If judgments about the prudence of overruling are invoked, the justices should take note of the fact that Roe lies at the center of the bitter polarization of much of American society. In countries where the issue is decided democratically, no such intense animus exists. Compromises are worked out and each side knows that it is free to continue the public debate in hope of doing better next time. That was, and would be again, the case in America if the subject of abortion were returned to state legislatures and electorates. Overruling Roe would not, as some Democrats will claim, make abortion illegal, but merely the subject of democratic regulation. We have paid a high price for a ruling that rests upon nothing in the Constitution and was arrived at in an opinion of just over 51 pages that contains not a line of legal reasoning.
Even noted liberal law professor Cass Sunstein agrees with Bork on this:
The court might've gradually built up to something pretty close to Roe v. Wade without anything like the intense public backlash that Roe itself yielded. We would've eventually gotten there through the slow process of case-by-case decisions. Another possibility is that the court would permit some restrictions on abortion rights -- more restrictions than it now does -- and we would see some variability across the states. Some states would basically ban abortion, with exceptions for rape and incest, but most states would allow abortion, probably quite freely. We wouldn't have the intense political tangles we now do, and things would be much more congenial between pro-choice and pro-life people.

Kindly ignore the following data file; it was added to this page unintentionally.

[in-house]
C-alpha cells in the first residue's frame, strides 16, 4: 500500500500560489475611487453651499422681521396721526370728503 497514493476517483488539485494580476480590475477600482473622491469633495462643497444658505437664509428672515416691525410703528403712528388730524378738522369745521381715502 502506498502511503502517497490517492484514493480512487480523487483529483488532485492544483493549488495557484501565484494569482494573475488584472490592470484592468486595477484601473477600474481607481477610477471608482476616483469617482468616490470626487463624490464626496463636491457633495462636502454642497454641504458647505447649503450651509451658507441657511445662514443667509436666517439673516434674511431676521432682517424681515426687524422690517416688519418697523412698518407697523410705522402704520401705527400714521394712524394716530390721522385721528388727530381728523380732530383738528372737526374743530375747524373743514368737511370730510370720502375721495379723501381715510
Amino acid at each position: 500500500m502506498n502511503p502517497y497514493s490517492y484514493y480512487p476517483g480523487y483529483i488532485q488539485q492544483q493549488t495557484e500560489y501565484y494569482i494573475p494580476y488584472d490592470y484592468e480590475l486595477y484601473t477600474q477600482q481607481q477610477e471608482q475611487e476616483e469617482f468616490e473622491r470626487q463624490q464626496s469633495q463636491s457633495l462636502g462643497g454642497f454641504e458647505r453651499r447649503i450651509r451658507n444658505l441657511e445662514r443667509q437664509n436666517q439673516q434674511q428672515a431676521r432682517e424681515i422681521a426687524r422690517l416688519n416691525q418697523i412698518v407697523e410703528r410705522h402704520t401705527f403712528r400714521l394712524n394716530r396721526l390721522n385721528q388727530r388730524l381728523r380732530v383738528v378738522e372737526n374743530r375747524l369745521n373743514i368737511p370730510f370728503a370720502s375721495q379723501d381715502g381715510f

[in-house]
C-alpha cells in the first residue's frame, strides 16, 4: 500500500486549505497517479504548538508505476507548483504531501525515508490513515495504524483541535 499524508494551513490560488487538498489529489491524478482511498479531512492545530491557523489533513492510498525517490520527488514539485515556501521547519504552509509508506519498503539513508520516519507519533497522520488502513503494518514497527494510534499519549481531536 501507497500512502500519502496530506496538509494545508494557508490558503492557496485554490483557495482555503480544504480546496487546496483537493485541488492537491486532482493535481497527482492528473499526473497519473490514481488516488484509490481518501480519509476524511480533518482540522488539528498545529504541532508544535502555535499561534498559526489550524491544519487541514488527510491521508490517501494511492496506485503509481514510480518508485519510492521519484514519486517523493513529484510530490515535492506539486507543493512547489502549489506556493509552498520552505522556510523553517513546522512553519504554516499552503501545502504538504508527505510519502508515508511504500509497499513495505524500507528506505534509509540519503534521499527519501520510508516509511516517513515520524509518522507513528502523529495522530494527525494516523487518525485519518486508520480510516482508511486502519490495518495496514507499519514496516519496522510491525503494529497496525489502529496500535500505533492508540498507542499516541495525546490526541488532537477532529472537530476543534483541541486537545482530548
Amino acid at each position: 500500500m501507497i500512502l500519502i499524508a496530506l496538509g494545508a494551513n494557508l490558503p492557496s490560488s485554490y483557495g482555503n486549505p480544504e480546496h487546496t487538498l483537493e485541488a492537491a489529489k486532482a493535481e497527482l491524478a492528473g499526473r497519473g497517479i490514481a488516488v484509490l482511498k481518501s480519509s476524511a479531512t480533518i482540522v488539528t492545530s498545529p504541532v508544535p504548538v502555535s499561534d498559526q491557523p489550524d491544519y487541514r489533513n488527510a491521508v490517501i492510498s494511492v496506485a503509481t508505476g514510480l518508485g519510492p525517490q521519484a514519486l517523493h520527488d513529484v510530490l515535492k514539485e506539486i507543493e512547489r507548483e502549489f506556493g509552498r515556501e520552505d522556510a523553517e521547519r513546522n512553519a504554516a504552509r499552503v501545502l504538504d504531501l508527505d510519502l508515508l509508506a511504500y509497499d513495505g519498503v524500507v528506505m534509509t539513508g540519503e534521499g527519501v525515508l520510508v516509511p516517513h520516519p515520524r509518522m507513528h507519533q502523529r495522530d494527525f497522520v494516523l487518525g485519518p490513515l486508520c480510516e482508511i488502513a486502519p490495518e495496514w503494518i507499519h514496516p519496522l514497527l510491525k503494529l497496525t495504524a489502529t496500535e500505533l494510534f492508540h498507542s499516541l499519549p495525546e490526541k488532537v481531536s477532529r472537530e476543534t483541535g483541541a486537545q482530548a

I don't agree with Sunstein about what the American public would have ultimately done, but his overall point still stands. The fact is, abortion absolutely is a political issue, and by removing it from the people's policy-making power (where it properly belongs, contra Ford), the Supreme Court insured that it would never be settled.

Ford's stance is emblematic of the wishy-washy, pragmatic philosophy that made him a presidential non-entity. He demonstrates the same mushiness on the gun issue:
KING: And, of course, Reagan being shot. Do you have some thoughts on guns in this country? There's a constant debate about it.

FORD: Let me just say this. We've never owned a gun in our house. I'm not a hunter, so I have no ...

KING: Personal.

FORD: ... personal views, other than I think some reasonable, responsible gun control legislation is desirable. I don't think that's going to solve the problem a hundred percent, but I think reasonable restrictions do make sense.